Universty at Albany

Campus Update

By Greta Petry (January 10, 2008)

Scottsboro and Its Legacy Released

James R. Acker
James R. Acker (Photo by Mark Schmidt)
Distinguished Teaching Professor James R. Acker of the School of Criminal Justice has written a new book Scottsboro and its Legacy: The Cases that Challenged American Legal and Social Justice.

The book, published by Praeger, details the alleged crimes, their legal aftermath, and their immediate and enduring social significance as shown in media portrayals and other forms of popular culture. Using extensive media reports, including contemporaneous newspaper accounts and interpretations of the proceedings, Acker illustrates the media’s role and the effect the cases had on society at the time.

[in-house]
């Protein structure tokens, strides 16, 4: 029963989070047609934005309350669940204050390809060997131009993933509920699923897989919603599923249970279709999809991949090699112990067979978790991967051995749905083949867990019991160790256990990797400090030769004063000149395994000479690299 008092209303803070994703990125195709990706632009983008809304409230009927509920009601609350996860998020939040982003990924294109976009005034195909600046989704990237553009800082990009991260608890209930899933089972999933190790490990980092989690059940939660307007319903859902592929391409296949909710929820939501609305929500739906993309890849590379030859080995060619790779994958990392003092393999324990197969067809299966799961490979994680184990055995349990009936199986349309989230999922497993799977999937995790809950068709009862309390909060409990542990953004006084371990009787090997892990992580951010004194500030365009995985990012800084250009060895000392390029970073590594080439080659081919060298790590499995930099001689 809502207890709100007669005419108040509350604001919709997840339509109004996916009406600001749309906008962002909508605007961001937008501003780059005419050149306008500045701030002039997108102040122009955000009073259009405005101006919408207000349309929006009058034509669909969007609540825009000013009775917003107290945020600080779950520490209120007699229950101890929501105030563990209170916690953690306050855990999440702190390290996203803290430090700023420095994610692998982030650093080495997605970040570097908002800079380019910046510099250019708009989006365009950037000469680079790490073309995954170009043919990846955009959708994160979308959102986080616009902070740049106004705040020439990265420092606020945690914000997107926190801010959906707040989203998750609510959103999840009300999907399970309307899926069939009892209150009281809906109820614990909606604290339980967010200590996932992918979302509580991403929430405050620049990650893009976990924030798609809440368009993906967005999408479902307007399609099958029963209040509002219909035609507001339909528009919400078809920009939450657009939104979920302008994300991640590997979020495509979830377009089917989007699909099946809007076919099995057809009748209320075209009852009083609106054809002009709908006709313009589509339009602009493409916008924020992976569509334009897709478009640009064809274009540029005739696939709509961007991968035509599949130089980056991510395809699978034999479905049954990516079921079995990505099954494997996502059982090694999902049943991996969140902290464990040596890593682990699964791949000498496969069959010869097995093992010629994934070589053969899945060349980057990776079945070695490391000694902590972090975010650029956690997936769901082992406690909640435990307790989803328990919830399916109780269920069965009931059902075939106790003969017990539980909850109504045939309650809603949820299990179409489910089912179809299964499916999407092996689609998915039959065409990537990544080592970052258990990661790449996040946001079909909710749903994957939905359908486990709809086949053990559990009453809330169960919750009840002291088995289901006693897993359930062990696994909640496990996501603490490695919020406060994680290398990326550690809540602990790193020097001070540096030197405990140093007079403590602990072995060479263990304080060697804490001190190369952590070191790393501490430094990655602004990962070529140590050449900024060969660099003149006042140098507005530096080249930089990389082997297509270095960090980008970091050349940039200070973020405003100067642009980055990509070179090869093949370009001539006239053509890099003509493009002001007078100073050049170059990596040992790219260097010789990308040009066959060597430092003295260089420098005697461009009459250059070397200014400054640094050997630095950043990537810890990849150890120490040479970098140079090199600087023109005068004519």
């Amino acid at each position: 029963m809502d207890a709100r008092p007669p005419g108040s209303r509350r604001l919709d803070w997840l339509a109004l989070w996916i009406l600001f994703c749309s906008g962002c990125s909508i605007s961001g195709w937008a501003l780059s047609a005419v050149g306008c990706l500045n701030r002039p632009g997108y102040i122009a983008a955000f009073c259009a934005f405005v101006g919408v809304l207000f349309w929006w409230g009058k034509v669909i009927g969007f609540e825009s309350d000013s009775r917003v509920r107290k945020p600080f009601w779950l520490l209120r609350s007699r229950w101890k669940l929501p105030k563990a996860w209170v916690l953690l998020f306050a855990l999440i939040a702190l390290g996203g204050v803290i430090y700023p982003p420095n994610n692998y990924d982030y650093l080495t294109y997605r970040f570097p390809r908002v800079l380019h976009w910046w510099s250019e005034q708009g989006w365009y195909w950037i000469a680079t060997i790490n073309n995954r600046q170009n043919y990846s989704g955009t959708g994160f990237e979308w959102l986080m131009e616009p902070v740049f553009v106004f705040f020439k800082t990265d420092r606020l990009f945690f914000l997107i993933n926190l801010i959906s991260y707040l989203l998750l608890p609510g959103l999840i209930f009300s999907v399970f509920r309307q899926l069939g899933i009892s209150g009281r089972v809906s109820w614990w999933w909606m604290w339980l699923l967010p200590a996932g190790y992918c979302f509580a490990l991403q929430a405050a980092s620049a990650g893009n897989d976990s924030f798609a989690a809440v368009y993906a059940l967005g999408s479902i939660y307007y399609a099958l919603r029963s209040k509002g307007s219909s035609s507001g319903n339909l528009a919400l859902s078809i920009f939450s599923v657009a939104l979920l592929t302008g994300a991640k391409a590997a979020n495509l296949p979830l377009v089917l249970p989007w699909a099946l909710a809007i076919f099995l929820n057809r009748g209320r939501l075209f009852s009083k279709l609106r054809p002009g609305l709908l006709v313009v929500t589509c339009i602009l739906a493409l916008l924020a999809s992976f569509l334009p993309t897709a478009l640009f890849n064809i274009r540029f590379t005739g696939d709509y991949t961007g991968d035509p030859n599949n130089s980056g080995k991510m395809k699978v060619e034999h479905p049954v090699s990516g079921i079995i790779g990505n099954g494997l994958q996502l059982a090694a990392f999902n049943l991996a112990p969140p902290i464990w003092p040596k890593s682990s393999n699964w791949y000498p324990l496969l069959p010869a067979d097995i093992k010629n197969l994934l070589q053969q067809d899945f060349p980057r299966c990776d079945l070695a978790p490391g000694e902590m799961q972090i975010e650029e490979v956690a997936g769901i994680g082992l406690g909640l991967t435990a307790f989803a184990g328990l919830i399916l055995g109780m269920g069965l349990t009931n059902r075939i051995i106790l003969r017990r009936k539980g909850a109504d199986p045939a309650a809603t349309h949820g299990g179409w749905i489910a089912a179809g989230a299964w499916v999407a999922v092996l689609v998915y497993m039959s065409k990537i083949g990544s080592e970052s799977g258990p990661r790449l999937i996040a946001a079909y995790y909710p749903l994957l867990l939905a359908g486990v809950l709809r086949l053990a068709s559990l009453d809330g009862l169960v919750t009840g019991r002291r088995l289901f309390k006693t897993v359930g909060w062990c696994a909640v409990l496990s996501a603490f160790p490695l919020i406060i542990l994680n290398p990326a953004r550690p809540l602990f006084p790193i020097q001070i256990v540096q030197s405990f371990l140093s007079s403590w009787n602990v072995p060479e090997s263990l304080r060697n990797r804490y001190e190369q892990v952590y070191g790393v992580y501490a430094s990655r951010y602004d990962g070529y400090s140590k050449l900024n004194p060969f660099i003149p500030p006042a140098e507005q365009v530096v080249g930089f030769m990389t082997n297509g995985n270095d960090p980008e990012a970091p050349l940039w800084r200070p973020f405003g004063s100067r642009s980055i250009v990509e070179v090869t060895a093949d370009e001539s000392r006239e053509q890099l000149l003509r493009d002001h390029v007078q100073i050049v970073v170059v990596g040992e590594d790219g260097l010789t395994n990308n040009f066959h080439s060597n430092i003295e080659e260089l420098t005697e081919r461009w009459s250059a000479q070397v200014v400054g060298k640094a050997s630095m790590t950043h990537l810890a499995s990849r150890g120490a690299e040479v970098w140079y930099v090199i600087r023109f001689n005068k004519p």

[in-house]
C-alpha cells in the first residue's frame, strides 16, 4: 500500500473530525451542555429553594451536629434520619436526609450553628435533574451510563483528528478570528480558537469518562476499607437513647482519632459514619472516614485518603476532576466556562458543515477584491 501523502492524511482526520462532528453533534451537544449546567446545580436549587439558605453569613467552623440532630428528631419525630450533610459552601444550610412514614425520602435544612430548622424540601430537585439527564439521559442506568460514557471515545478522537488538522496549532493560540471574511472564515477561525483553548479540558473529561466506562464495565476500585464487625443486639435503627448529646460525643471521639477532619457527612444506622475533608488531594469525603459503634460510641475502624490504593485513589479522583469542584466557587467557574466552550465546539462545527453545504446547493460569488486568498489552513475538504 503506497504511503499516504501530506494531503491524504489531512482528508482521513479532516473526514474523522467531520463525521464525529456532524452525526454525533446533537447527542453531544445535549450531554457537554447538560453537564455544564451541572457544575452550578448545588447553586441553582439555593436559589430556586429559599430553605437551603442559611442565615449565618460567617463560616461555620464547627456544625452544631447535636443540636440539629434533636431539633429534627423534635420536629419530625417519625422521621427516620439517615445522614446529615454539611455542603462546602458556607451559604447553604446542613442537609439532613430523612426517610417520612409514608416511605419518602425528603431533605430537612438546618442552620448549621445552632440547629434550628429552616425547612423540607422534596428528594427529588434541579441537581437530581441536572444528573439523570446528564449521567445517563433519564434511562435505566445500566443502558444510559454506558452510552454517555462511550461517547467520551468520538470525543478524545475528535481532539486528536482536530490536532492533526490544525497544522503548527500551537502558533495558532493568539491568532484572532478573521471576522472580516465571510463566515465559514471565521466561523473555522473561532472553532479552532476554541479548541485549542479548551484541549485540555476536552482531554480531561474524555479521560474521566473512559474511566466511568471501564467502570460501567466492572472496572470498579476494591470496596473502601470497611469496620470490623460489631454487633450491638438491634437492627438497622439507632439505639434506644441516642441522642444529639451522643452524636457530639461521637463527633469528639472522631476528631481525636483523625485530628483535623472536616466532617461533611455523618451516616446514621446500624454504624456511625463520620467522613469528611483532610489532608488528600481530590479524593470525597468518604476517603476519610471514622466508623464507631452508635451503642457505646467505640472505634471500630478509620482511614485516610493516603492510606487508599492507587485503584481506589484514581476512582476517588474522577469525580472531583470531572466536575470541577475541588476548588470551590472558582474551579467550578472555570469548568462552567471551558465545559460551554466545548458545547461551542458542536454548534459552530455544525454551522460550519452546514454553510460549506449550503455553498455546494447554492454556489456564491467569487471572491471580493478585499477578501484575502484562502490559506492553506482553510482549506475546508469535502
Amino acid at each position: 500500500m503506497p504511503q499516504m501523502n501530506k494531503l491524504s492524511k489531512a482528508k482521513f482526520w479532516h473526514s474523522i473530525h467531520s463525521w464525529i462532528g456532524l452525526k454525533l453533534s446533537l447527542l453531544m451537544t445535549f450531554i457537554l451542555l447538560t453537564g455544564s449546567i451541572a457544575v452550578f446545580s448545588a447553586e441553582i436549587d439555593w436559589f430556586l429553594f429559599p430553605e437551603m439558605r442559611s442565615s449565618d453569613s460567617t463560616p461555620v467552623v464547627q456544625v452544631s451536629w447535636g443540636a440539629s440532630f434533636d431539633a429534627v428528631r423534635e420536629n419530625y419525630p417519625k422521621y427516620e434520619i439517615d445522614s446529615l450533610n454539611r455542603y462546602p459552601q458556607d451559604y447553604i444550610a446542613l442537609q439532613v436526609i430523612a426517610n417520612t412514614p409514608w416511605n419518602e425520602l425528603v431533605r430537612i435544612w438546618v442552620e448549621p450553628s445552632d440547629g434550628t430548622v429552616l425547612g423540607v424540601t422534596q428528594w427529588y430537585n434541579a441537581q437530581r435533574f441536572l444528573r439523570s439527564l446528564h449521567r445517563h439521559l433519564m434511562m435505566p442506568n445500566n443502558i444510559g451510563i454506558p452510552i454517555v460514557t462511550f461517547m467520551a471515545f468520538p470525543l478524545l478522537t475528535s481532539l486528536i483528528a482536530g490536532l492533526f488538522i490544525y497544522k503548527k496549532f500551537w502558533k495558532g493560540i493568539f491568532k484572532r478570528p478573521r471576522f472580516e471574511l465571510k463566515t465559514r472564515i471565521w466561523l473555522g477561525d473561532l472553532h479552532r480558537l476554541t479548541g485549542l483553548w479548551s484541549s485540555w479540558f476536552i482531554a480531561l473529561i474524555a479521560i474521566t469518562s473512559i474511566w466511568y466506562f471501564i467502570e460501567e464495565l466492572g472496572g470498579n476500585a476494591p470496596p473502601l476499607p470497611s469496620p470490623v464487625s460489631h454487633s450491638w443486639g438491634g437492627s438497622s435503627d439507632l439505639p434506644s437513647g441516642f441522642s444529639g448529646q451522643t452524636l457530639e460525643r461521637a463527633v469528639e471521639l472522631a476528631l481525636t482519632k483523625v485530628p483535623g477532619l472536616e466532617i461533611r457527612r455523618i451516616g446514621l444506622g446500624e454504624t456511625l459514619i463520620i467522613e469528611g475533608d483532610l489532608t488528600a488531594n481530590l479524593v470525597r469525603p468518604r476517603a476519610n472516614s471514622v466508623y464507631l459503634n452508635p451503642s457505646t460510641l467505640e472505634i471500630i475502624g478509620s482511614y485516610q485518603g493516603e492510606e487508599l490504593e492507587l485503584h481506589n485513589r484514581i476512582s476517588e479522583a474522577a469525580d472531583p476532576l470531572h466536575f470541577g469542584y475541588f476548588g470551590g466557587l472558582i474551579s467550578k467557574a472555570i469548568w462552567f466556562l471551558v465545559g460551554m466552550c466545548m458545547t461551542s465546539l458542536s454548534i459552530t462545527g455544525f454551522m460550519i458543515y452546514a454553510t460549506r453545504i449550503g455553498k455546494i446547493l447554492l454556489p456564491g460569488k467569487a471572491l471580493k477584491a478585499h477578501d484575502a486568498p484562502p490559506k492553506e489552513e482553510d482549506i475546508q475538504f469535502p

In the 1931 Scottsboro case, nine black teenagers were accused of raping two white women on a train in northern Alabama. They were arrested, tried, convicted, and sentenced to death in the town of Scottsboro in little more than two weeks. The “Scottsboro Boys” case became a lightning rod for fundamental issues of social justice, including racial discrimination, class oppression, and legal fairness.

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